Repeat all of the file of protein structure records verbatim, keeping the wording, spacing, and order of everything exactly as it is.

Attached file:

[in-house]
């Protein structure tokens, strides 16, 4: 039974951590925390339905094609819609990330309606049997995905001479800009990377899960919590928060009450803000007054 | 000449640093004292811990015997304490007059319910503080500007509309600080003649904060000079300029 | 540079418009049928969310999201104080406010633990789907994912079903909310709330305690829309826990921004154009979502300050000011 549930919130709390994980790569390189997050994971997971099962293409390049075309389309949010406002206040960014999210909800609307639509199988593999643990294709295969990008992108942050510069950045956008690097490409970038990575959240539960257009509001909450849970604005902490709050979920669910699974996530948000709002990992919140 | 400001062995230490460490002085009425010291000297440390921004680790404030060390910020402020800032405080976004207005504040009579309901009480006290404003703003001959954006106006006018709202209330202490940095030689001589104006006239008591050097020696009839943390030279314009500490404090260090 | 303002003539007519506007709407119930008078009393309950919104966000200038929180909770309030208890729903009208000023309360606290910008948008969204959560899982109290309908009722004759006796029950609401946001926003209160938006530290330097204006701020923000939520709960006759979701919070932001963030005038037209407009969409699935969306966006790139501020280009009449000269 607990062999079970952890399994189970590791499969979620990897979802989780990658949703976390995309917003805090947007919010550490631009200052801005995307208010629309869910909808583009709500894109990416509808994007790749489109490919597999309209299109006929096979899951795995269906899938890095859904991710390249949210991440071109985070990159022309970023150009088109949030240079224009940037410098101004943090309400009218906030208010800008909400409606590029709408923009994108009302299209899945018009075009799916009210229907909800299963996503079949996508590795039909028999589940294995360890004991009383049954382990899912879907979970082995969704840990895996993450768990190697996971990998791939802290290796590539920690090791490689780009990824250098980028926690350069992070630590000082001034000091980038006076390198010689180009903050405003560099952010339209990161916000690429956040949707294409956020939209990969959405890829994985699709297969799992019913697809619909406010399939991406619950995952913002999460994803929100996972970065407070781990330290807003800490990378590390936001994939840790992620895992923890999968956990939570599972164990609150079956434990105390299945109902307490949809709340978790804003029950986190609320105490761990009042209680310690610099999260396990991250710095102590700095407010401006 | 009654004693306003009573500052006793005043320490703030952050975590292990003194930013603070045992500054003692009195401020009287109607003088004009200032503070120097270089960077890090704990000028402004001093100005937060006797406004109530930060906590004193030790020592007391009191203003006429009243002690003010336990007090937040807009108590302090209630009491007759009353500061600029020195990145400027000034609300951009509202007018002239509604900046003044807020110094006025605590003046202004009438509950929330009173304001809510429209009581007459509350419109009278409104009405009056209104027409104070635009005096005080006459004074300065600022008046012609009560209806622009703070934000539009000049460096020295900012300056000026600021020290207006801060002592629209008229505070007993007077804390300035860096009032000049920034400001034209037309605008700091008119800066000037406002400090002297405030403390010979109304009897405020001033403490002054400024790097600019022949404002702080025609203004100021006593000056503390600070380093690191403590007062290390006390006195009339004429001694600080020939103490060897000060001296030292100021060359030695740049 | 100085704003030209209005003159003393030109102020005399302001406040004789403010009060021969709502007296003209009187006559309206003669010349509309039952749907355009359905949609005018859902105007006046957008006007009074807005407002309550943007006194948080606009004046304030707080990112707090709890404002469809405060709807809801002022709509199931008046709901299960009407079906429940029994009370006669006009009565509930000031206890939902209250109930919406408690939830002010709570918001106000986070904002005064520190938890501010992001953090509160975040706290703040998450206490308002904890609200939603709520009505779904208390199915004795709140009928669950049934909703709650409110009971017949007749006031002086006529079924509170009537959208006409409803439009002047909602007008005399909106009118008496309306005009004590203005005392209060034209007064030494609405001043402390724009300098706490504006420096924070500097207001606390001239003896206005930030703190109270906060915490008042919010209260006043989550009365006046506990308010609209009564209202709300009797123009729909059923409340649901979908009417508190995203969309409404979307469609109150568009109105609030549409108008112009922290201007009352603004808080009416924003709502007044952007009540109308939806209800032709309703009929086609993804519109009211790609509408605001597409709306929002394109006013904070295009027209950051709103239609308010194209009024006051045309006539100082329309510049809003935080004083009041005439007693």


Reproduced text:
[in-house]
């Protein structure tokens, strides 16, 4: 039974951590925390339905094609819609990330309606049997995905001479800009990377899960919590928060009450803000007054 | 000449640093004292811990015997304490007059319910503080500007509309600080003649904060000079300029 | 540079418009049928969310999201104080406010633990789907994912079903909310709330305690829309826990921004154009979502300050000011 549930919130709390994980790569390189997050994971997971099962293409390049075309389309949010406002206040960014999210909800609307639509199988593999643990294709295969990008992108942050510069950045956008690097490409970038990575959240539960257009509001909450849970604005902490709050979920669910699974996530948000709002990992919140 | 400001062995230490460490002085009425010291000297440390921004680790404030060390910020402020800032405080976004207005504040009579309901009480006290404003703003001959954006106006006018709202209330202490940095030689001589104006006239008591050097020696009839943390030279314009500490404090260090 | 303002003539007519506007709407119930008078009393309950919104966000200038929180909770309030208890729903009208000023309360606290910008948008969204959560899982109290309908009722004759006796029950609401946001926003209160938006530290330097204006701020923000939520709960006759979701919070932001963030005038037209407009969409699935969306966006790139501020280009009449000269 607990062999079970952890399994189970590791499969979620990897979802989780990658949703976390995309917003805090947007919010550490631009200052801005995307208010629309869910909808583009709500894109990416509808994007790749489109490919597999309209299109006929096979899951795995269906899938890095859904991710390249949210991440071109985070990159022309970023150009088109949030240079224009940037410098101004943090309400009218906030208010800008909400409606590029709408923009994108009302299209899945018009075009799916009210229907909800299963996503079949996508590795039909028999589940294995360890004991009383049954382990899912879907979970082995969704840990895996993450768990190697996971990998791939802290290796590539920690090791490689780009990824250098980028926690350069992070630590000082001034000091980038006076390198010689180009903050405003560099952010339209990161916000690429956040949707294409956020939209990969959405890829994985699709297969799992019913697809619909406010399939991406619950995952913002999460994803929100996972970065407070781990330290807003800490990378590390936001994939840790992620895992923890999968956990939570599972164990609150079956434990105390299945109902307490949809709340978790804003029950986190609320105490761990009042209680310690610099999260396990991250710095102590700095407010401006 | 009654004693306003009573500052006793005043320490703030952050975590292990003194930013603070045992500054003692009195401020009287109607003088004009200032503070120097270089960077890090704990000028402004001093100005937060006797406004109530930060906590004193030790020592007391009191203003006429009243002690003010336990007090937040807009108590302090209630009491007759009353500061600029020195990145400027000034609300951009509202007018002239509604900046003044807020110094006025605590003046202004009438509950929330009173304001809510429209009581007459509350419109009278409104009405009056209104027409104070635009005096005080006459004074300065600022008046012609009560209806622009703070934000539009000049460096020295900012300056000026600021020290207006801060002592629209008229505070007993007077804390300035860096009032000049920034400001034209037309605008700091008119800066000037406002400090002297405030403390010979109304009897405020001033403490002054400024790097600019022949404002702080025609203004100021006593000056503390600070380093690191403590007062290390006390006195009339004429001694600080020939103490060897000060001296030292100021060359030695740049 | 100085704003030209209005003159003393030109102020005399302001406040004789403010009060021969709502007296003209009187006559309206003669010349509309039952749907355009359905949609005018859902105007006046957008006007009074807005407002309550943007006194948080606009004046304030707080990112707090709890404002469809405060709807809801002022709509199931008046709901299960009407079906429940029994009370006669006009009565509930000031206890939902209250109930919406408690939830002010709570918001106000986070904002005064520190938890501010992001953090509160975040706290703040998450206490308002904890609200939603709520009505779904208390199915004795709140009928669950049934909703709650409110009971017949007749006031002086006529079924509170009537959208006409409803439009002047909602007008005399909106009118008496309306005009004590203005005392209060034209007064030494609405001043402390724009300098706490504006420096924070500097207001606390001239003896206005930030703190109270906060915490008042919010209260006043989550009365006046506990308010609209009564209202709300009797123009729909059923409340649901979908009417508190995203969309409404979307469609109150568009109105609030549409108008112009922290201007009352603004808080009416924003709502007044952007009540109308939806209800032709309703009929086609993804519109009211790609509408605001597409709306929002394109006013904070295009027209950051709103239609308010194209009024006051045309006539100082329309510049809003935080004083009041005439007693």